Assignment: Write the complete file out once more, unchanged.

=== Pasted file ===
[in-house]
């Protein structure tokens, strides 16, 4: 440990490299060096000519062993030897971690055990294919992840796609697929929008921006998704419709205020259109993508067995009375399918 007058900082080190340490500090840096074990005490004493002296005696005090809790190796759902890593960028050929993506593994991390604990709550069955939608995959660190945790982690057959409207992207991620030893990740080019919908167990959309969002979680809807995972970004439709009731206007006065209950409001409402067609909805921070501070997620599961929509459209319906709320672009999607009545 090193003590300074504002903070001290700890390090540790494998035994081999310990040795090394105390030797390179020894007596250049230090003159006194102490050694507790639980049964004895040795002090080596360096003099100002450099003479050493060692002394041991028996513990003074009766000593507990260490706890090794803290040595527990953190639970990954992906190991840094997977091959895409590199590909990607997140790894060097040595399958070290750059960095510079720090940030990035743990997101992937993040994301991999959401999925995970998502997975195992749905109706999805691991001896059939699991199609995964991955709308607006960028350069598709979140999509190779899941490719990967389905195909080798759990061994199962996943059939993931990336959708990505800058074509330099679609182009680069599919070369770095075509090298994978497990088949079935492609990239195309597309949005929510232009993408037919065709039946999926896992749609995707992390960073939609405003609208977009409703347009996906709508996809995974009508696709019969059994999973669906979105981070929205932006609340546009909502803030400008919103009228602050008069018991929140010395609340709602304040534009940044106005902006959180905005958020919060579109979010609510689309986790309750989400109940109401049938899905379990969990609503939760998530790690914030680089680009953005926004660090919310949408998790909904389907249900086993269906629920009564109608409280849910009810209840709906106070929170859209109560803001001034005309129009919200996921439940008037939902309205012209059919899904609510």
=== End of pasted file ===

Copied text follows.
[in-house]
């Protein structure tokens, strides 16, 4: 440990490299060096000519062993030897971690055990294919992840796609697929929008921006998704419709205020259109993508067995009375399918 007058900082080190340490500090840096074990005490004493002296005696005090809790190796759902890593960028050929993506593994991390604990709550069955939608995959660190945790982690057959409207992207991620030893990740080019919908167990959309969002979680809807995972970004439709009731206007006065209950409001409402067609909805921070501070997620599961929509459209319906709320672009999607009545 090193003590300074504002903070001290700890390090540790494998035994081999310990040795090394105390030797390179020894007596250049230090003159006194102490050694507790639980049964004895040795002090080596360096003099100002450099003479050493060692002394041991028996513990003074009766000593507990260490706890090794803290040595527990953190639970990954992906190991840094997977091959895409590199590909990607997140790894060097040595399958070290750059960095510079720090940030990035743990997101992937993040994301991999959401999925995970998502997975195992749905109706999805691991001896059939699991199609995964991955709308607006960028350069598709979140999509190779899941490719990967389905195909080798759990061994199962996943059939993931990336959708990505800058074509330099679609182009680069599919070369770095075509090298994978497990088949079935492609990239195309597309949005929510232009993408037919065709039946999926896992749609995707992390960073939609405003609208977009409703347009996906709508996809995974009508696709019969059994999973669906979105981070929205932006609340546009909502803030400008919103009228602050008069018991929140010395609340709602304040534009940044106005902006959180905005958020919060579109979010609510689309986790309750989400109940109401049938899905379990969990609503939760998530790690914030680089680009953005926004660090919310949408998790909904389907249900086993269906629920009564109608409280849910009810209840709906106070929170859209109560803001001034005309129009919200996921439940008037939902309205012209059919899904609510």